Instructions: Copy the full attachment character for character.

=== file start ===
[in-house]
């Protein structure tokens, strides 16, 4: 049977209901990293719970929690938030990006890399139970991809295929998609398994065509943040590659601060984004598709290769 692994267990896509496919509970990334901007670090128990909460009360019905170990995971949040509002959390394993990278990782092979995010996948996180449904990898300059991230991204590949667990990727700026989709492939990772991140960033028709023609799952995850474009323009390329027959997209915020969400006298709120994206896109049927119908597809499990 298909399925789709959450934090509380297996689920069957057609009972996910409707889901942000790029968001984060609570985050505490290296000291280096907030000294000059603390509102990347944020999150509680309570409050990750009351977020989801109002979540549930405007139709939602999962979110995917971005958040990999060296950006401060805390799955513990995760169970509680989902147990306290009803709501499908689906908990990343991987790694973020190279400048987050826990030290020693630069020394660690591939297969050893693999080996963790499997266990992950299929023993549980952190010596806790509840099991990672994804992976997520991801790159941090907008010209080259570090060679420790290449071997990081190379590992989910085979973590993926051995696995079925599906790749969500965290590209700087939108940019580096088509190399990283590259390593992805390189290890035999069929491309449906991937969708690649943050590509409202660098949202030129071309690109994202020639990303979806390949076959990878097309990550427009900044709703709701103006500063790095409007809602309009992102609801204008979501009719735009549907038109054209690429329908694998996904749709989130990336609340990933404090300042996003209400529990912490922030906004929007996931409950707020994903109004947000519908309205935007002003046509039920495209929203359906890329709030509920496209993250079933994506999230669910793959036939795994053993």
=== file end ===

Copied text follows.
[in-house]
């Protein structure tokens, strides 16, 4: 049977209901990293719970929690938030990006890399139970991809295929998609398994065509943040590659601060984004598709290769 692994267990896509496919509970990334901007670090128990909460009360019905170990995971949040509002959390394993990278990782092979995010996948996180449904990898300059991230991204590949667990990727700026989709492939990772991140960033028709023609799952995850474009323009390329027959997209915020969400006298709120994206896109049927119908597809499990 298909399925789709959450934090509380297996689920069957057609009972996910409707889901942000790029968001984060609570985050505490290296000291280096907030000294000059603390509102990347944020999150509680309570409050990750009351977020989801109002979540549930405007139709939602999962979110995917971005958040990999060296950006401060805390799955513990995760169970509680989902147990306290009803709501499908689906908990990343991987790694973020190279400048987050826990030290020693630069020394660690591939297969050893693999080996963790499997266990992950299929023993549980952190010596806790509840099991990672994804992976997520991801790159941090907008010209080259570090060679420790290449071997990081190379590992989910085979973590993926051995696995079925599906790749969500965290590209700087939108940019580096088509190399990283590259390593992805390189290890035999069929491309449906991937969708690649943050590509409202660098949202030129071309690109994202020639990303979806390949076959990878097309990550427009900044709703709701103006500063790095409007809602309009992102609801204008979501009719735009549907038109054209690429329908694998996904749709989130990336609340990933404090300042996003209400529990912490922030906004929007996931409950707020994903109004947000519908309205935007002003046509039920495209929203359906890329709030509920496209993250079933994506999230669910793959036939795994053993």